Tesla's Autopilot has slashed crash rates for its cars by 40%
US Department of Transportation
Crash rates for Tesla vehicles have plummeted 40% since Autopilot was first installed, according to a government report released on Thursday.
The National Highway Traffic Safety Administration released the report after closing its six-month investigation into Tesla's first known Autopilot fatality. NHTSA did not find a safety defect in Tesla's Autopilot and is not issuing a recall.
The report found that since Autosteer was installed in Tesla vehicles in 2015, Tesla crash rates have dropped by almost 40%. Autosteer is a flagship feature of Autopilot and keeps the car in its lane even when approaching curves.
Tesla provided the Office of Defects Investigation with mileage and airbag deployment data for all 2014-2016 Model S and Model X vehicles equipped with Autopilot technology. The investigators used this data to calculate crash rates prior to and after Autopilot installation.
It's good news for Tesla Autopilot, which has come under scrutiny in the past few months following the fatal accident in May. Joshua Brown, 40, was driving his 2015 Model S with Autopilot activated when he crashed into a trailer making a left turn in front of his car.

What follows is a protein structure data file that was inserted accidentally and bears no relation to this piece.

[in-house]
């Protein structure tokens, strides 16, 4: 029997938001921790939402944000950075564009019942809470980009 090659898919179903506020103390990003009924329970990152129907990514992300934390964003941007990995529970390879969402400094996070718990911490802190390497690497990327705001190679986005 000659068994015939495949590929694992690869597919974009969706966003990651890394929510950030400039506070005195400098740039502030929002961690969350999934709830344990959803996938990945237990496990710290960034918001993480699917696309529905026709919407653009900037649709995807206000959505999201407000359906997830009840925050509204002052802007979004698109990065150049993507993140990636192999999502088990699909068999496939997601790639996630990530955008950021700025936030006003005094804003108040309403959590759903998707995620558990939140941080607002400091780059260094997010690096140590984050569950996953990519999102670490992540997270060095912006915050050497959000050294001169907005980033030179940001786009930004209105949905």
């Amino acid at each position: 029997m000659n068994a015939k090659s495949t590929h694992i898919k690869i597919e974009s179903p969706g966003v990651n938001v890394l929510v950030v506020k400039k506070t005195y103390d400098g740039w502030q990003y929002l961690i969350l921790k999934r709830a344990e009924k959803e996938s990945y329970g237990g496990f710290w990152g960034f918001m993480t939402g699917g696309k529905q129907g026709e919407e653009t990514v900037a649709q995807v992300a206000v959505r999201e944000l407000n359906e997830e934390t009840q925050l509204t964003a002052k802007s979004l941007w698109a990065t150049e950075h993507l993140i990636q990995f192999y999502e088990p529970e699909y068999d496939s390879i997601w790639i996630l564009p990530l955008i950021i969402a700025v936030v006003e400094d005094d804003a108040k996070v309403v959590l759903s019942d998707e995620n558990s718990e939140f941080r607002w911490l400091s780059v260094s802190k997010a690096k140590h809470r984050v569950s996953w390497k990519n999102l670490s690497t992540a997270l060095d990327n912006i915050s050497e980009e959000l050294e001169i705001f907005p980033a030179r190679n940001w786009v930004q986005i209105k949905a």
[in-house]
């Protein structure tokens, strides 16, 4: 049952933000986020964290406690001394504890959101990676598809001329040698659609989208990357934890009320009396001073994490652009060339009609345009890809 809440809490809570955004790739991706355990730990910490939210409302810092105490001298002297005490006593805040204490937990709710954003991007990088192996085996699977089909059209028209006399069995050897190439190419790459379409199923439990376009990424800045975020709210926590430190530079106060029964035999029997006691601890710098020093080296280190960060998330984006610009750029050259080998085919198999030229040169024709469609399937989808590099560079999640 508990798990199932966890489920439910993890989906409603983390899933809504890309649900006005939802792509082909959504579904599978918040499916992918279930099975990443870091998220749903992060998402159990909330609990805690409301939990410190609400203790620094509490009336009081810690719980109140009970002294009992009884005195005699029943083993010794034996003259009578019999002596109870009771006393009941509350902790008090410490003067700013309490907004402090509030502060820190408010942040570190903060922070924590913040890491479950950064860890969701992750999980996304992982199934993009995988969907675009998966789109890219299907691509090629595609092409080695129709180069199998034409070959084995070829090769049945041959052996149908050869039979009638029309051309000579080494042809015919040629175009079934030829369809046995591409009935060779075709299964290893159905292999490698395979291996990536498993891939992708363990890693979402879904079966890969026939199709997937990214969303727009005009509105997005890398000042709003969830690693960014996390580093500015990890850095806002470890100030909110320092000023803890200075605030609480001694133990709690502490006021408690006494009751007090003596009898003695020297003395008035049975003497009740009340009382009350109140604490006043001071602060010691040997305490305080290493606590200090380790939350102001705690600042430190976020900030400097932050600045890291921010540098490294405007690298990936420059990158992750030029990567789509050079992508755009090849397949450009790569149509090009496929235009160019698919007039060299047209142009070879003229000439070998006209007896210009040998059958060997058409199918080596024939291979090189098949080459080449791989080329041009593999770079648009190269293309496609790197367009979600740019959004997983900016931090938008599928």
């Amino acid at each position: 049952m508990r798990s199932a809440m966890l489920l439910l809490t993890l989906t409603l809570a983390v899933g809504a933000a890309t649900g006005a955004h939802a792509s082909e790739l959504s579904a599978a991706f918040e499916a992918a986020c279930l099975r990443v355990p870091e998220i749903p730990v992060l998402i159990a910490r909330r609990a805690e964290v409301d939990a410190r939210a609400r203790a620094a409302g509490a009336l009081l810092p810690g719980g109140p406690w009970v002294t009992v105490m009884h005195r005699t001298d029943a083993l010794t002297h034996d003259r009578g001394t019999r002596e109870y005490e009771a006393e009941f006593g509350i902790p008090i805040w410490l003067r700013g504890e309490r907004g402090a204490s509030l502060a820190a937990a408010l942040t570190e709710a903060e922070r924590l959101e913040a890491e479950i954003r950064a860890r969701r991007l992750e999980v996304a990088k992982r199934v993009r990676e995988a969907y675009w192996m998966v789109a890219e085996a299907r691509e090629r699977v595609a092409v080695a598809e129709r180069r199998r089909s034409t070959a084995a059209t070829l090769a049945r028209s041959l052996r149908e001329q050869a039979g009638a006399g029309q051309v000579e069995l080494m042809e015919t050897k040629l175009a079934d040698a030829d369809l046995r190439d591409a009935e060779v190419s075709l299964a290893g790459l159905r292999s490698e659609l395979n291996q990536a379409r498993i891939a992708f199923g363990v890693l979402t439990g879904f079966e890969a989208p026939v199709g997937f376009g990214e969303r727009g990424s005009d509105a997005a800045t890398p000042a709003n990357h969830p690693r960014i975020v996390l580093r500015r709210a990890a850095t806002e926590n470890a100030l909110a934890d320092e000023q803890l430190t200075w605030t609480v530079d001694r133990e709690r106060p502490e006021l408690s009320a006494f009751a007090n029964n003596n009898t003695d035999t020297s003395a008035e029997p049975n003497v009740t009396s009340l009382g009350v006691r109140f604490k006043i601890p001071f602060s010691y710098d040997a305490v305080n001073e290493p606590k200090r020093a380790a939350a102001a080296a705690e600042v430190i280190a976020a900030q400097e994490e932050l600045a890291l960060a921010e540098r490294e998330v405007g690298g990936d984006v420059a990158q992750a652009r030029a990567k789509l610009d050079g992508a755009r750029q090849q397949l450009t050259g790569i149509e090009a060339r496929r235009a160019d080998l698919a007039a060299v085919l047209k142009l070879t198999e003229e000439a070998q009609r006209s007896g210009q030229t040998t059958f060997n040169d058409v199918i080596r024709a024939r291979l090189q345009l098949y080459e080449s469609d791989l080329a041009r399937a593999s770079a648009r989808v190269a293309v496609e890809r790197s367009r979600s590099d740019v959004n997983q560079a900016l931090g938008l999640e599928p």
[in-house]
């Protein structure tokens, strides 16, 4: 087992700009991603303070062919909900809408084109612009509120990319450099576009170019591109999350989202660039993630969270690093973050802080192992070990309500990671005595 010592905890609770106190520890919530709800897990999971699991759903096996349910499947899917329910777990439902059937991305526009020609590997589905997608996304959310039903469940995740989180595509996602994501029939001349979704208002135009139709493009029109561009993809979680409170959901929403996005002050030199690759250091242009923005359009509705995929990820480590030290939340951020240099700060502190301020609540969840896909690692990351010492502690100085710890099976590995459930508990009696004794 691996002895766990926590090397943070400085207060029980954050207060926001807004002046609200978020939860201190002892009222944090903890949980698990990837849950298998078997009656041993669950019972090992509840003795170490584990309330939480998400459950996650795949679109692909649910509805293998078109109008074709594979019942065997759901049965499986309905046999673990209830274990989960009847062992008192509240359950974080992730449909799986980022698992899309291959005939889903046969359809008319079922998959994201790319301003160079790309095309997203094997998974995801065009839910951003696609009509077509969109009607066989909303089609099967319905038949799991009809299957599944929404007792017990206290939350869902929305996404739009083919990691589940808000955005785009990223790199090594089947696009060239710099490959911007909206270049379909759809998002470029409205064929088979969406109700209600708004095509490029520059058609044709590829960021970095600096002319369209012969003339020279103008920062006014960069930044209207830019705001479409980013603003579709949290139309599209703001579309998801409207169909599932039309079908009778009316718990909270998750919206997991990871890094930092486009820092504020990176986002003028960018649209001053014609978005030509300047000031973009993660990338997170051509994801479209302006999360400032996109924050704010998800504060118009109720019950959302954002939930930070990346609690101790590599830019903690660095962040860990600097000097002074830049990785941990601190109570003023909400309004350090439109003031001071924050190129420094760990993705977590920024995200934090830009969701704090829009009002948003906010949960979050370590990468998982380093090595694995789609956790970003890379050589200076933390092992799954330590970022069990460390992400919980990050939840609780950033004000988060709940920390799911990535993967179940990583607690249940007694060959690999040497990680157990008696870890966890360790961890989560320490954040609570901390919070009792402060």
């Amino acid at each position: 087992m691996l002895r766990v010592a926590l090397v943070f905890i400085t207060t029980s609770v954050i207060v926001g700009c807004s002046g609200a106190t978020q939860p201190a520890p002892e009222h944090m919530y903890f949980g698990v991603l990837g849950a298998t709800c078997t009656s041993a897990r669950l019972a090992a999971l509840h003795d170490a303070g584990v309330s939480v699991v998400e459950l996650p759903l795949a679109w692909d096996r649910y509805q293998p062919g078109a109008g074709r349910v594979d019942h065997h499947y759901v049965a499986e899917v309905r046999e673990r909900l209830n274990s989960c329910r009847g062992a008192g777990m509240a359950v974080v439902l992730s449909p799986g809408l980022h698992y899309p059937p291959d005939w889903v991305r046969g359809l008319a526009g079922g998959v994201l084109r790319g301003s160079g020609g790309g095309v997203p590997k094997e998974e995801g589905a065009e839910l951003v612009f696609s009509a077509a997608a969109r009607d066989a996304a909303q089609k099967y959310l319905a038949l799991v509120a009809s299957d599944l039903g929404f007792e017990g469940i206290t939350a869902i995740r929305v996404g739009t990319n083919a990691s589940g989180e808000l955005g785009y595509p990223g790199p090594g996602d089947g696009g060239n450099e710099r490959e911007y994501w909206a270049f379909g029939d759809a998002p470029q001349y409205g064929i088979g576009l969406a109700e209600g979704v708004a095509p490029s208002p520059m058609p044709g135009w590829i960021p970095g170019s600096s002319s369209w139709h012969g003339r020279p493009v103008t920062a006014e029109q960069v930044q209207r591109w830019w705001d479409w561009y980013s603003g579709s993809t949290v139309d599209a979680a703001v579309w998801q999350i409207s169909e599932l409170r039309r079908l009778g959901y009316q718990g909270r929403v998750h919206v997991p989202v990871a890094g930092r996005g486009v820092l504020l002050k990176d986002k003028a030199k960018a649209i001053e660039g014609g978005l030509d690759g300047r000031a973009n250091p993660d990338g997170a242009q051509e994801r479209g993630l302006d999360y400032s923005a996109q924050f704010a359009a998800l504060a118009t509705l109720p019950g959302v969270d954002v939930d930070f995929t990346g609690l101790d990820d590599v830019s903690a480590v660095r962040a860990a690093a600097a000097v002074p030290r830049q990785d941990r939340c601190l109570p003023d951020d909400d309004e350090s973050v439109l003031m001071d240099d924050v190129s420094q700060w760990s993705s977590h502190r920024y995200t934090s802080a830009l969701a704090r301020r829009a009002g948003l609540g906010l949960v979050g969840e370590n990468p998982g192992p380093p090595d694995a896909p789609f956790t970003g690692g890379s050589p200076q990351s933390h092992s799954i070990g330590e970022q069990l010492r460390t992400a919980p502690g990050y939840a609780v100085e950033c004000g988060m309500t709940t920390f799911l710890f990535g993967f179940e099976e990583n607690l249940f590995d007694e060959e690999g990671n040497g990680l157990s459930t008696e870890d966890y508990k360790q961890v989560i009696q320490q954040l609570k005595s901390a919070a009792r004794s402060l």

National Transportation Safety Board
Tesla wrote in a blog post following the May accident that the Autopilot system did not notice "the white side of the tractor trailer against a brightly lit sky, so the brake was not applied."
The report said there was no Tesla Autopilot defect that caused the accident to occur. It found that Tesla Autopilot should not have been expected to detect traffic crossing in front of it and that there was ample time (7 seconds) for the driver to hit the brake before hitting the truck.
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